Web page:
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Haitian-Americans wait, worry about family back home

From her hometown, in a land ravaged by killer floods, news is traveling slowly.

"I can't tell you how many people in my family died," said 29-year-old Yvana Moss of Tampa. "I don't know yet."

About a week after Tropical Storm Jeanne dealt yet another blow to a weary Haiti, triggering floods that killed at least 1,100 people and left another 1,250 missing, Moss lives and works attached to her telephone.

Moss, a co-manager at Wendy's on N Armenia Avenue, is from Gonaives, in the heart of the disaster, and is one of the estimated 20,000 Haitian-Americans living in the Tampa area.

She only heard from her husband, Berwick Moss, on Wednesday but still awaits word about her two brothers, two sisters and more than a dozen nieces and nephews.

Her father also lives in Tampa and heard from a relative that the sisters might be okay.

Before Wednesday, Moss was too overcome with emotion to work, she said Friday, sitting in the restaurant, determined to tell her family's story even as another manager pleaded with her to help at the register.

"The only thing I do is cry and pray, cry and pray, ask God to help them," she said.

Then on Wednesday, the phone rang, and Moss heard her husband's voice.

But only for a few seconds.

He told her, "Yvana, I'm here in Gonaives, but we need food and water," she remembered him saying through a cacophony of static. Then the line went dead.

"I tried to say, "Where are you at, where should I send food?' But just then the phone died," she said.

Moss returned from a visit to her husband and relatives in Haiti three weeks ago. She showed the smiling faces still beaming from pictures in her cellular phone camera.

The fat baby cheeks of a 6-month-old niece filled one block of the screen.

"We don't know if she died or not," Moss said, frown creases wrinkling her forehead.

"Yesterday, I called someone I know who has a cell phone," she said. Moss asked them to check on her family.

"We are on the roof," they told her, trapped, unable to leave and check on Moss' family.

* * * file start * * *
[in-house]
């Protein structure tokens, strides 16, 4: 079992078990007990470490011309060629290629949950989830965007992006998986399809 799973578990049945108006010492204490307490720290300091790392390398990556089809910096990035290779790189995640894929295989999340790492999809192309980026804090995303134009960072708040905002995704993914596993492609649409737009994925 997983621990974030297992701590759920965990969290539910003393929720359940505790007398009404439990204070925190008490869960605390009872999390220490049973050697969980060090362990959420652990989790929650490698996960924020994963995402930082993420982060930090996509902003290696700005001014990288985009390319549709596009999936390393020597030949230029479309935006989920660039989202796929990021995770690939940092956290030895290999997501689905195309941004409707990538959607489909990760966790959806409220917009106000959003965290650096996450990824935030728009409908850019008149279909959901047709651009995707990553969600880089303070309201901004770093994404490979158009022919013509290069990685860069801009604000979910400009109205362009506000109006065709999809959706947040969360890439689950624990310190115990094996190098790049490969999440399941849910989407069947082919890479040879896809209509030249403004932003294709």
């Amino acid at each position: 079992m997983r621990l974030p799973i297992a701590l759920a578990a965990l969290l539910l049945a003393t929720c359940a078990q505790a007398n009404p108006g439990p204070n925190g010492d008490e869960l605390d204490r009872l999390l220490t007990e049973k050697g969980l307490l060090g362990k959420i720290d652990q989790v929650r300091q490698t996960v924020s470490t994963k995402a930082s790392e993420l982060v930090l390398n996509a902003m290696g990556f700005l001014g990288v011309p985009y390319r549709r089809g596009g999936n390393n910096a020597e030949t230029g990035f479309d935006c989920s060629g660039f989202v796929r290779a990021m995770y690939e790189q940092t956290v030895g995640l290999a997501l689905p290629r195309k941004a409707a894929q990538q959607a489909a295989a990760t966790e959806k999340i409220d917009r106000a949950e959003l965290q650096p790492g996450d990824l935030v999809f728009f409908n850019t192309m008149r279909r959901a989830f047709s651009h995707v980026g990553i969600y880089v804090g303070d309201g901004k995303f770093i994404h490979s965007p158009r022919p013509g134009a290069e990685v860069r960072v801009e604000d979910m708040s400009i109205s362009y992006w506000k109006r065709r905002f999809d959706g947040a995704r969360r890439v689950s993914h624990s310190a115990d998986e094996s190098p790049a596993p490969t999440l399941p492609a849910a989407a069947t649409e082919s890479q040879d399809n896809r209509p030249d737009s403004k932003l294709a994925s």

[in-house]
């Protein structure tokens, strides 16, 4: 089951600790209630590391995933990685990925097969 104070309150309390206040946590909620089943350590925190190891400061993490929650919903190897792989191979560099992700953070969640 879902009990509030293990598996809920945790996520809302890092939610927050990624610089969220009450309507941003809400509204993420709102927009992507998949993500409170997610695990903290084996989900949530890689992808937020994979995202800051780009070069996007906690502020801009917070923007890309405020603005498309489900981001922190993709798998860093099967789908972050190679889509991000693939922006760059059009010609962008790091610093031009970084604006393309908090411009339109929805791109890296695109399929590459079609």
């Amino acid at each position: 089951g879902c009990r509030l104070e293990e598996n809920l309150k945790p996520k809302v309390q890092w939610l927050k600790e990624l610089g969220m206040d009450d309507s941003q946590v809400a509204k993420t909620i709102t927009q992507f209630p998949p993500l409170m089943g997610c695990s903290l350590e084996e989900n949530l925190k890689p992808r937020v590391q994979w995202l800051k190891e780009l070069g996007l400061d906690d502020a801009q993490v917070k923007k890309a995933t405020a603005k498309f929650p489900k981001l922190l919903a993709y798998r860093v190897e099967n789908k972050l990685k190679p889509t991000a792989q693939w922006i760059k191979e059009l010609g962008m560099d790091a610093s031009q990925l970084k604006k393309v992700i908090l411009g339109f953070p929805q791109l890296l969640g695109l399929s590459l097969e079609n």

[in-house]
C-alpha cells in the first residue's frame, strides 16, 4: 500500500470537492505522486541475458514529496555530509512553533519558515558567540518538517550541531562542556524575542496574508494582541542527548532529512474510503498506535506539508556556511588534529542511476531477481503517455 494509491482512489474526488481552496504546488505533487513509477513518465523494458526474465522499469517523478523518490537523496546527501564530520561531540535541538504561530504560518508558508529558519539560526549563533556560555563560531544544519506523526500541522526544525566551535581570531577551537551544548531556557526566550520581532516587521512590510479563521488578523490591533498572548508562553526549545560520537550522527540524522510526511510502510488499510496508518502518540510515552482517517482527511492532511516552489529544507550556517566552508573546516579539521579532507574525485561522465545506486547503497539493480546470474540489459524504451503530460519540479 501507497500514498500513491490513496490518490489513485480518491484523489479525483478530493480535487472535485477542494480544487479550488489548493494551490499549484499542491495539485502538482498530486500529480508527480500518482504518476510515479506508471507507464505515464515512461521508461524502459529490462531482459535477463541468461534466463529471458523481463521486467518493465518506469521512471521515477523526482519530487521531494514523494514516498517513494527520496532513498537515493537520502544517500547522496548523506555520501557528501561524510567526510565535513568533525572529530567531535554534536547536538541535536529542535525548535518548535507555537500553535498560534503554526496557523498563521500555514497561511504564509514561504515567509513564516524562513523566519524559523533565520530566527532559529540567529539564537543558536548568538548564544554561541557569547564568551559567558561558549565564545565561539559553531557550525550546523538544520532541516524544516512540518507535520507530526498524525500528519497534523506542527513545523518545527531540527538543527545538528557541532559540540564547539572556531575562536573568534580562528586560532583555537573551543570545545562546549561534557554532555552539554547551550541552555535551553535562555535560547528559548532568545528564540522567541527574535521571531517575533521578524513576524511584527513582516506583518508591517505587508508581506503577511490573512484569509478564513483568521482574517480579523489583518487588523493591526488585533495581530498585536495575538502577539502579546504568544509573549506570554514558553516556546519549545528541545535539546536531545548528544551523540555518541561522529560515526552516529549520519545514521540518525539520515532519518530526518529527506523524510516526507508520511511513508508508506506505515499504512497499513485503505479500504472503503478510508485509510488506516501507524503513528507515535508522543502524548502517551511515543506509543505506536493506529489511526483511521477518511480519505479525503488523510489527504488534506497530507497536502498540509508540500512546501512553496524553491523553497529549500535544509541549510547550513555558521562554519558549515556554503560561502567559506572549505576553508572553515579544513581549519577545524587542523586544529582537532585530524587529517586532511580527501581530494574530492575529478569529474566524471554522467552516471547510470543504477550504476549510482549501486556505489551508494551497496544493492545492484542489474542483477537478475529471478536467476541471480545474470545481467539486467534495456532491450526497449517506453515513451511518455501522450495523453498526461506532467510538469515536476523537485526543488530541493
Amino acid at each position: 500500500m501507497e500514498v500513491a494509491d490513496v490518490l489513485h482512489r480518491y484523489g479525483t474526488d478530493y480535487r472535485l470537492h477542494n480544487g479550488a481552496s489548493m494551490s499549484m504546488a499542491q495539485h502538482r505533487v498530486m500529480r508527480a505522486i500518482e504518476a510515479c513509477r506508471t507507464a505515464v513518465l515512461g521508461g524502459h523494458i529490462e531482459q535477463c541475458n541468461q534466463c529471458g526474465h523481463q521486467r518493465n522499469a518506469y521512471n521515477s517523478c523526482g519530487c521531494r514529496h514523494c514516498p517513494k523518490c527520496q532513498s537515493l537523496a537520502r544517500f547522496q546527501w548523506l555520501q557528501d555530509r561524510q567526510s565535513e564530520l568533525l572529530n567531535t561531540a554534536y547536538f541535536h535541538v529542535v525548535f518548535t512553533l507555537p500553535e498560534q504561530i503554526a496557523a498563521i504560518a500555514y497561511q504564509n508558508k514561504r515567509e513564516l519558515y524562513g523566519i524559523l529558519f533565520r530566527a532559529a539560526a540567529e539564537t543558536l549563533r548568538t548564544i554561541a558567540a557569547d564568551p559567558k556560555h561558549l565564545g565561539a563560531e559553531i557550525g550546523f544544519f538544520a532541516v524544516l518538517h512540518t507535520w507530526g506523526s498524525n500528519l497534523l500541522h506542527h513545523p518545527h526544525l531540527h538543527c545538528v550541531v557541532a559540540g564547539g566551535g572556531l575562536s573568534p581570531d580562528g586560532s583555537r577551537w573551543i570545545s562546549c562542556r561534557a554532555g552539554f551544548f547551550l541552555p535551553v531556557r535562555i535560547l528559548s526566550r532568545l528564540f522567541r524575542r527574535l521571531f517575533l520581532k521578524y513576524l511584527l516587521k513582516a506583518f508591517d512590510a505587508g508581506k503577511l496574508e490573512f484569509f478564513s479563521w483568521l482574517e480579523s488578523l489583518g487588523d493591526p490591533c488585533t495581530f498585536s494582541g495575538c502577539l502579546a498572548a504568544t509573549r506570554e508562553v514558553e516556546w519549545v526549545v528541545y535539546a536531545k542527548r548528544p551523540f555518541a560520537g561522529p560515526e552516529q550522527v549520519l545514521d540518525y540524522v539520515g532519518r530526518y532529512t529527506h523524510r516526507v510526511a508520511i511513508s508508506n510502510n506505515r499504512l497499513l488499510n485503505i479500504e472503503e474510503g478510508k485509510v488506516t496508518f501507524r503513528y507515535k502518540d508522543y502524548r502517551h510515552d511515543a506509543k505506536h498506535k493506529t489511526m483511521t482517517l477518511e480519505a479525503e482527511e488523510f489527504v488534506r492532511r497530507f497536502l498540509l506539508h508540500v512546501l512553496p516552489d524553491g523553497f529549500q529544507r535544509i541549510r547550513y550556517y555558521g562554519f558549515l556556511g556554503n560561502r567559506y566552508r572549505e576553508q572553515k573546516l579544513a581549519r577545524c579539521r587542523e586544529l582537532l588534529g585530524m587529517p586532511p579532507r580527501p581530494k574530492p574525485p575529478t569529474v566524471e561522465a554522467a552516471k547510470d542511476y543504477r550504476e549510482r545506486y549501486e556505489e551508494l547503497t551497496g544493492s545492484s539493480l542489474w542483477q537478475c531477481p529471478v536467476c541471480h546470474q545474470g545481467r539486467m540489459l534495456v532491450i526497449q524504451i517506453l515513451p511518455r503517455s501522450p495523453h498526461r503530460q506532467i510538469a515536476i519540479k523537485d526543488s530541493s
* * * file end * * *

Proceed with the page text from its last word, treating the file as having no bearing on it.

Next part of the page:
Moss came to Tampa in 1996 as a resident, sponsored by her father, who was already a U.S. citizen.

She married her high school sweetheart from Haiti in 2000, but was forced to live apart from him while he stayed in Haiti and she returned to Tampa. She applied for his green card the next year. They've been waiting to hear from immigration officials ever since.

Moss' father, St. Louis Chery, has become worn out by years of waiting. He's trying to bring his entire family here, one at a time.

Chery, 69, came to the United States in 1980 on a boat, unable to find work or a way to survive in his country. He said he was granted a visa to stay under then-President Carter's administration.

He obtained his citizenship, but needs to show a certain level of income in order to sponsor his remaining children to come here. Aside from Moss, another daughter and son live in Tampa.

He worked for Tampa's Parks and Recreation Department for more than 21 years before retiring last year, he said, sitting with Moss at the small Wendy's table.

But now he's looking for another job to help his family in Haiti. He blamed a series of corrupt governments in his country for not developing the economy, leaving the people so poor that they cut down acres of trees to make and sell charcoal.

It was the destruction of Haiti's forests _ not only recently for charcoal but also for cane by French colonizers _ that left Haiti so vulnerable to mudslides and flooding.

"I want to take care of my children," Chery said, as Moss returned to the register. The image of his grandchildren's faces haunts him. Phone calls aren't going to console him. He wants to return to Haiti himself.

"I can't sleep," he said. "I love them so much. I love my grandchildren, and they love me. I want to see them with my own eyes."

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